- Architecture using only linear (fully-connected) layers at its core
- No convolutions, transformer layers, batch norm, pooling (except at the end).
- Performance competitive to CNNs and Vision Transformers
- Split image in non-overlapping patches. Typically 16x16 images. Fixed image size: 224x224.
- Take each patch, and flatten and embed it to a high dimensionality vector : we get a (num_patches, vec_size) matrix
- Residual Multi-Perceptron Layer (repeated multiple times)
- Cross-patch connectivity block: transpose the data matrix before passing it through a linear layer. Now, each channel is independent, and a patch can be influenced by all patches from the previous layer. The weights are the same for all channels.
- Cross-channel connectivity block: apply a linear layers to the (num_patches, vec_size).
- Non-linearities: Only one GeLU layer after the cross-channel communication.
- Normalization layers: No batch norm, layer norm or anything. Replaced by a learned affine transformation. Used before and after blocks of operations.
- Skip connections
- Global average pooling
- Final linear layer
They also propose a model for sequence-to-sequence modeling.
The authors reuse many aspects of the methodology of their previous paper(s) about the training of Vision Transformers.
- ImageNet-real (some results)
- ImageNet-v2 (some results)
- ImageNet-21k (some results)
- Compare with other classification architectures (CNN, transformers) in supervised learning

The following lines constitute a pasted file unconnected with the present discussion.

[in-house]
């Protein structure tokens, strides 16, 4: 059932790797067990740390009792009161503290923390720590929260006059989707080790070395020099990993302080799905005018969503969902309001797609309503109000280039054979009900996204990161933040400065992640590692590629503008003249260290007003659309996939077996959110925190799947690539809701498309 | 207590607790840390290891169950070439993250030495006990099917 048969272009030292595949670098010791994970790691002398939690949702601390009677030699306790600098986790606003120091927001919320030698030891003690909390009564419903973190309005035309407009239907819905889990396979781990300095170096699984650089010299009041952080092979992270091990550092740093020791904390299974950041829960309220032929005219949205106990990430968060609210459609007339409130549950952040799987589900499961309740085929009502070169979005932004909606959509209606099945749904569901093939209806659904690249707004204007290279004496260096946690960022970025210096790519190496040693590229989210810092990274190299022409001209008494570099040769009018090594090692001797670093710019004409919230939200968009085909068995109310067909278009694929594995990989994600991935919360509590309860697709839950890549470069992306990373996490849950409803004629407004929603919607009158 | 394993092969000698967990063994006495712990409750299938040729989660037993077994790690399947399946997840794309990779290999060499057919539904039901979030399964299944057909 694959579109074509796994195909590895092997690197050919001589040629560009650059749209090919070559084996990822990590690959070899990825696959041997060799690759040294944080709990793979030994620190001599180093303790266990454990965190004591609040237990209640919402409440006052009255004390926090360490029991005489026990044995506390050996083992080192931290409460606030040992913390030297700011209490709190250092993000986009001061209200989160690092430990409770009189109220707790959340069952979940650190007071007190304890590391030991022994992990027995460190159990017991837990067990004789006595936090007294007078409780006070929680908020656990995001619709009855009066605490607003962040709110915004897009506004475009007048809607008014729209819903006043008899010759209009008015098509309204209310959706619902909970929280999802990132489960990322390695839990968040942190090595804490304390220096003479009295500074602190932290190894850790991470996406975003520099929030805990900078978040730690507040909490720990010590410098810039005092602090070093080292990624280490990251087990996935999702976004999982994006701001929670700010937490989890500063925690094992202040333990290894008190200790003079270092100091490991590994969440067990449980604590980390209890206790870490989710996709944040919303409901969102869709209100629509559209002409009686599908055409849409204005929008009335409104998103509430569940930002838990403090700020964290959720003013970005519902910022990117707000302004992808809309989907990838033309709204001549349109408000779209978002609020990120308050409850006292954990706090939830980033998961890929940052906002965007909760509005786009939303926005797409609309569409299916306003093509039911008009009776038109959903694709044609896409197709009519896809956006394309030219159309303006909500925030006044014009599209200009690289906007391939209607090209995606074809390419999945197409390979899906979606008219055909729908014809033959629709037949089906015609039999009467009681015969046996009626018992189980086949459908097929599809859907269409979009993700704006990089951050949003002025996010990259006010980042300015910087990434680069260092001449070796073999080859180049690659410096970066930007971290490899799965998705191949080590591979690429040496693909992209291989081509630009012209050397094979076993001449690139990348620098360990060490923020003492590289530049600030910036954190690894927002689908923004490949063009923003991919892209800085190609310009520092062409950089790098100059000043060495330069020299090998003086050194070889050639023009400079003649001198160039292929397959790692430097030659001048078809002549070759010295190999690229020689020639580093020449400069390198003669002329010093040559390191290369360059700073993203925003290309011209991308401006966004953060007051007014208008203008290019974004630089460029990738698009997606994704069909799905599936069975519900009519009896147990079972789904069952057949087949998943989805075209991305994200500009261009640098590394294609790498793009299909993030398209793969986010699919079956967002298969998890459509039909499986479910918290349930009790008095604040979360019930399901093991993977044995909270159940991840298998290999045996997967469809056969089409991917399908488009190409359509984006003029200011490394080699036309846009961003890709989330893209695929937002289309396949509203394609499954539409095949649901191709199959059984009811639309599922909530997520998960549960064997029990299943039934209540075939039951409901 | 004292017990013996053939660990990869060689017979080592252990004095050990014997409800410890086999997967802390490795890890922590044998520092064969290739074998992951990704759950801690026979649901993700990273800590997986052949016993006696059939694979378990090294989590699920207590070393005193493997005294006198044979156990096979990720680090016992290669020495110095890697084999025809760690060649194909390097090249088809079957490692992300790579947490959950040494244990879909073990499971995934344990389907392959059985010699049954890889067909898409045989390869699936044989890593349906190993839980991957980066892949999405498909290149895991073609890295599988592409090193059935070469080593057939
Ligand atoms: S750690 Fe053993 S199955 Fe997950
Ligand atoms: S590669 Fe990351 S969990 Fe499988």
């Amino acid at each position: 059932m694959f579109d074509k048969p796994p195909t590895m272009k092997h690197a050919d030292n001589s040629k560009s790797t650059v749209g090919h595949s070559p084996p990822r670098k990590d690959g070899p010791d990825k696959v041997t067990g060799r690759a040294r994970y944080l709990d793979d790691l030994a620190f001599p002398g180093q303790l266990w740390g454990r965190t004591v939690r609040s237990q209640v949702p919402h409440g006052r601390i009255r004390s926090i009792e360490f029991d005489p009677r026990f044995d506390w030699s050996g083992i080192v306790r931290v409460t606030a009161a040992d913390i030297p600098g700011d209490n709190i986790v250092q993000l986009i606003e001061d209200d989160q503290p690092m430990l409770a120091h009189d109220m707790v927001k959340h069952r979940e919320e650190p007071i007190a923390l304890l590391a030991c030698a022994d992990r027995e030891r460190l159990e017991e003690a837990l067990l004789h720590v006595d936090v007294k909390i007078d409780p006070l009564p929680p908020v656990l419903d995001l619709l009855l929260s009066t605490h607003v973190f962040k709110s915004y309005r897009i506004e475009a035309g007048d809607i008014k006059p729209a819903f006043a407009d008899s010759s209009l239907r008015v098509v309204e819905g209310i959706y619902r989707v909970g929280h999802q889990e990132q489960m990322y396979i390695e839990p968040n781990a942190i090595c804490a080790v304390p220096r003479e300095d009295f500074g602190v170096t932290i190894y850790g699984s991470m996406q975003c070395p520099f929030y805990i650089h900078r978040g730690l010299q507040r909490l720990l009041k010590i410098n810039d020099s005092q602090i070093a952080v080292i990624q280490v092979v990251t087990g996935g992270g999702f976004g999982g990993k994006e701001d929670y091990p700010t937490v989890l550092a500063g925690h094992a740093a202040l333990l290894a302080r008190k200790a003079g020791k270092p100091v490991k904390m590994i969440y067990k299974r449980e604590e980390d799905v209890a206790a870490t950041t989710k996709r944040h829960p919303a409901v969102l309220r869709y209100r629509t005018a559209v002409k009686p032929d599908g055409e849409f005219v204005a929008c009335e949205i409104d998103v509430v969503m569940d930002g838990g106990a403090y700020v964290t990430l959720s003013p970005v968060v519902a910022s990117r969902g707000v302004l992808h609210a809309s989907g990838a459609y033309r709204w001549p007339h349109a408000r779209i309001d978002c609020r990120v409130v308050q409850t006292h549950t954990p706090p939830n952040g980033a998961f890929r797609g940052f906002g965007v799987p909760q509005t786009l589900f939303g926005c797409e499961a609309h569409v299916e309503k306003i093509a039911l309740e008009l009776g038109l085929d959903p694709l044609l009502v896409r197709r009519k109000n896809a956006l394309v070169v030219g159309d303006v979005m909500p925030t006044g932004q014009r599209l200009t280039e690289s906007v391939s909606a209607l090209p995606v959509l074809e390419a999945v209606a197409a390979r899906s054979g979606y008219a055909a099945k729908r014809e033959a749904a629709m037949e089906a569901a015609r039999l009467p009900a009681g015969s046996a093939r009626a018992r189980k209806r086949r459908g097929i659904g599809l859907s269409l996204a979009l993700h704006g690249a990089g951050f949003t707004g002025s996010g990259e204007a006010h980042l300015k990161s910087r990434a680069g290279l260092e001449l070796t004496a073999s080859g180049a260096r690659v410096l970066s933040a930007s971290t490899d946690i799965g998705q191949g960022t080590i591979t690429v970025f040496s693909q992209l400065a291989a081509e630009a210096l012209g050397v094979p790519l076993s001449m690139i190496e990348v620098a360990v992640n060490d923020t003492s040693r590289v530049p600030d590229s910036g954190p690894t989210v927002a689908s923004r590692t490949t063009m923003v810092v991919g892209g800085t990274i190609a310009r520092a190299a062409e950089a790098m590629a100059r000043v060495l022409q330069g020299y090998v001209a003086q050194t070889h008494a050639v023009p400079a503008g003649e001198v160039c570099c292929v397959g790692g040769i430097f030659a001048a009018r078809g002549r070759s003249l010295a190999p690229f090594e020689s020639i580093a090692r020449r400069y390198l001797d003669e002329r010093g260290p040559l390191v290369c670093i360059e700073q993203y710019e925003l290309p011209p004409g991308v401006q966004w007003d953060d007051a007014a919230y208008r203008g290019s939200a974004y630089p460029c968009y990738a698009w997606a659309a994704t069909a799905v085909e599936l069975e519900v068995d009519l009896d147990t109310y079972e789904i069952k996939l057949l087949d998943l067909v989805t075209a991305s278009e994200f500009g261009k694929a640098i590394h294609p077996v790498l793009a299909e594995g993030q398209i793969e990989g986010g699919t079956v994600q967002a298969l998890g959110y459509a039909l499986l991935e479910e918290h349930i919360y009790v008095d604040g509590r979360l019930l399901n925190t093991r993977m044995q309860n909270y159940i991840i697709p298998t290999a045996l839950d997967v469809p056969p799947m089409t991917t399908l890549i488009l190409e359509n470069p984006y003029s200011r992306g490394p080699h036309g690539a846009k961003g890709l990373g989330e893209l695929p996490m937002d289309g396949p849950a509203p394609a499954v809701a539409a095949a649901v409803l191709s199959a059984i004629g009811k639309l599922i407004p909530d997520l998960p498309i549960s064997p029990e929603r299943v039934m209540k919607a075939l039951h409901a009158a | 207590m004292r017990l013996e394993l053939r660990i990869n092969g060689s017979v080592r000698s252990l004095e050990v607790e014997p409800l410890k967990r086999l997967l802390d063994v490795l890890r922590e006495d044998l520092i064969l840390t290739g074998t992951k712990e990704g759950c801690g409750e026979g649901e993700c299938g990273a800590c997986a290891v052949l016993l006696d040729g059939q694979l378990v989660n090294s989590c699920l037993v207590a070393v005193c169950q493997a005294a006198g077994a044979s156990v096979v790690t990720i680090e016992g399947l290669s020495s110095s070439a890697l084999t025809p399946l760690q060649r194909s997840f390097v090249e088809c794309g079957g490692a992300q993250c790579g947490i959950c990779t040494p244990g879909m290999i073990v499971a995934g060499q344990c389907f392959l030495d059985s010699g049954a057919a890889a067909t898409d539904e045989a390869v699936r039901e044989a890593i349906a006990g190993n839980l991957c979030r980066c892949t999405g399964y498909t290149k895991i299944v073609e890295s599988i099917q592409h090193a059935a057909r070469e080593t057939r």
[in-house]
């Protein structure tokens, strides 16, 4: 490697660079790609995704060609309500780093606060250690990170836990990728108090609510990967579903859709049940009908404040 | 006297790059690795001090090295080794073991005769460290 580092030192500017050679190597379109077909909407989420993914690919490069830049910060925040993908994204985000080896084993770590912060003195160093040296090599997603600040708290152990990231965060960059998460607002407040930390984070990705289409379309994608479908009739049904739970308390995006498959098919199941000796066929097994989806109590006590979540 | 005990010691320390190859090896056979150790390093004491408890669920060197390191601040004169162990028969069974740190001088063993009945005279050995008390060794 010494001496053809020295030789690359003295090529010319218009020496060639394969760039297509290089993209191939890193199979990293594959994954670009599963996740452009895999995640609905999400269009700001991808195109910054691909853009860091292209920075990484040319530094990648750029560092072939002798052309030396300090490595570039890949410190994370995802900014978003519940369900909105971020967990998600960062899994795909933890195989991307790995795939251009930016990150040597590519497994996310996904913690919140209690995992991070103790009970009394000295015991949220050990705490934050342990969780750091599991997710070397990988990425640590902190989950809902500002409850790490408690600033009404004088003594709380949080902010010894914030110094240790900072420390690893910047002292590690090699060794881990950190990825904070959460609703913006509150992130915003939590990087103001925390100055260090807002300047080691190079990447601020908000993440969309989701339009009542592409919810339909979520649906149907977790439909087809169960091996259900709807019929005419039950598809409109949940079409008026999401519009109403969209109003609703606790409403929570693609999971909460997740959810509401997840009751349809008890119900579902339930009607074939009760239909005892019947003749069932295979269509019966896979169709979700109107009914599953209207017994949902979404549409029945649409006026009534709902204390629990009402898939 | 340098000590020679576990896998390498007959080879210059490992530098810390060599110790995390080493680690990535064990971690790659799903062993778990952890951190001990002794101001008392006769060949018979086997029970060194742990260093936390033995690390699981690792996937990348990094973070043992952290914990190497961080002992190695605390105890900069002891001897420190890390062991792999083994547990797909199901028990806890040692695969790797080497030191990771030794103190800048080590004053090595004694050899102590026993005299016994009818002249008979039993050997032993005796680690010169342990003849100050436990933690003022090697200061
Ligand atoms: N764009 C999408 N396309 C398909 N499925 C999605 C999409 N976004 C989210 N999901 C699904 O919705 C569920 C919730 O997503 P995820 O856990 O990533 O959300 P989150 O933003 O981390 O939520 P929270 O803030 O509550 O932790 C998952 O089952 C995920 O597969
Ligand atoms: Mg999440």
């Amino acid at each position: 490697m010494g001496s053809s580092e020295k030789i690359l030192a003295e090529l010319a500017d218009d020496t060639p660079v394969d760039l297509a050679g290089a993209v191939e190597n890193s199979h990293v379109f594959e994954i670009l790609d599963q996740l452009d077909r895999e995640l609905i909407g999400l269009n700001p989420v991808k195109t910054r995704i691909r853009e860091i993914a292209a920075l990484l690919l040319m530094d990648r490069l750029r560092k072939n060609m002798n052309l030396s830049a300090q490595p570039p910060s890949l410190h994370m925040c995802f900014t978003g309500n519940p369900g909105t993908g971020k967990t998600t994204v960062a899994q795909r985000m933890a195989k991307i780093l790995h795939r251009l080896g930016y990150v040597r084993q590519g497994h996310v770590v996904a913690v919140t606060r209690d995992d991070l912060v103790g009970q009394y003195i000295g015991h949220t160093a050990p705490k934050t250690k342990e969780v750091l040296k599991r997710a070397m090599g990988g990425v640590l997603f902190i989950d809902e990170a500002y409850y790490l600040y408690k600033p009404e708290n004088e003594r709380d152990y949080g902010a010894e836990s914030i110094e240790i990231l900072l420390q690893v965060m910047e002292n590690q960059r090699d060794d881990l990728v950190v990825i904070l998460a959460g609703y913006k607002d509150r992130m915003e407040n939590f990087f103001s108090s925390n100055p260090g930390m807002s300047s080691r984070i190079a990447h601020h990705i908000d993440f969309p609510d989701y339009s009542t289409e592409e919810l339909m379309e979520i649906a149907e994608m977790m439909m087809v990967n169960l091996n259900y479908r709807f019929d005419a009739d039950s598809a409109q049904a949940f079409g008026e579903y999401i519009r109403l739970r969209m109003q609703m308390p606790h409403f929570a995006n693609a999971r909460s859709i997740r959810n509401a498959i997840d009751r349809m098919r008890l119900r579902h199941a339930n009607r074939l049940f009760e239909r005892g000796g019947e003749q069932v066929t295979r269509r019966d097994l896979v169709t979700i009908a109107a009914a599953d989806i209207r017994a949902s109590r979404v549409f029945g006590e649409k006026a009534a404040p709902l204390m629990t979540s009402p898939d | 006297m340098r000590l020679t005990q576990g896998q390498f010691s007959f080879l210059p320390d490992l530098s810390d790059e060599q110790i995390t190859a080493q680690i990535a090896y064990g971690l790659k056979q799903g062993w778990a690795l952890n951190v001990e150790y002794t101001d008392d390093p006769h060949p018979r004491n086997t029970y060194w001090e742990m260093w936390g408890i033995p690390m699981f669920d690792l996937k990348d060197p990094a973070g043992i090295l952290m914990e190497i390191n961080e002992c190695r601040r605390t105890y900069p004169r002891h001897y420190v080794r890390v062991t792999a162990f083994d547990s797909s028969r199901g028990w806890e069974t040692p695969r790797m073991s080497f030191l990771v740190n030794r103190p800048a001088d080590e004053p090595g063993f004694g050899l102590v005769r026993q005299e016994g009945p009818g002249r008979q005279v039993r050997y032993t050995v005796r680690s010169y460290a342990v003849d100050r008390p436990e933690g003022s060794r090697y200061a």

- Better measure generalisation by using other ImageNet-like datasets with a “clearly defined” test set
- Self-supervised learning (DINO)
- Knowledge Distillation (Distill a CNN into a ResMLP)
- Visualisation of cross-patch connectivity
- Sparsity of the weights
- Ablation studies
- Surprising results for a model consisting mainly of linear layers
- Benefits greatly from Knowledge Distillation
- Something similar to self-attention can be done simpler than what is seen in Transformers
- The use of BatchNorm, and normalization layers that rely on batch statistics in general, is questionned.
- They are not alone studying this, they mention 4 concurrent works (footnote p.2)
- Maybe it shows that the vast majority of examples these datasets can be solved using crude intuition. It’s only for a small number of harder examples that a more advanced architecture makes a difference. But in the small number of examples where ResMLP fails, it may not be acceptable mistakes.
- Adversarial examples? Easier to fool this model?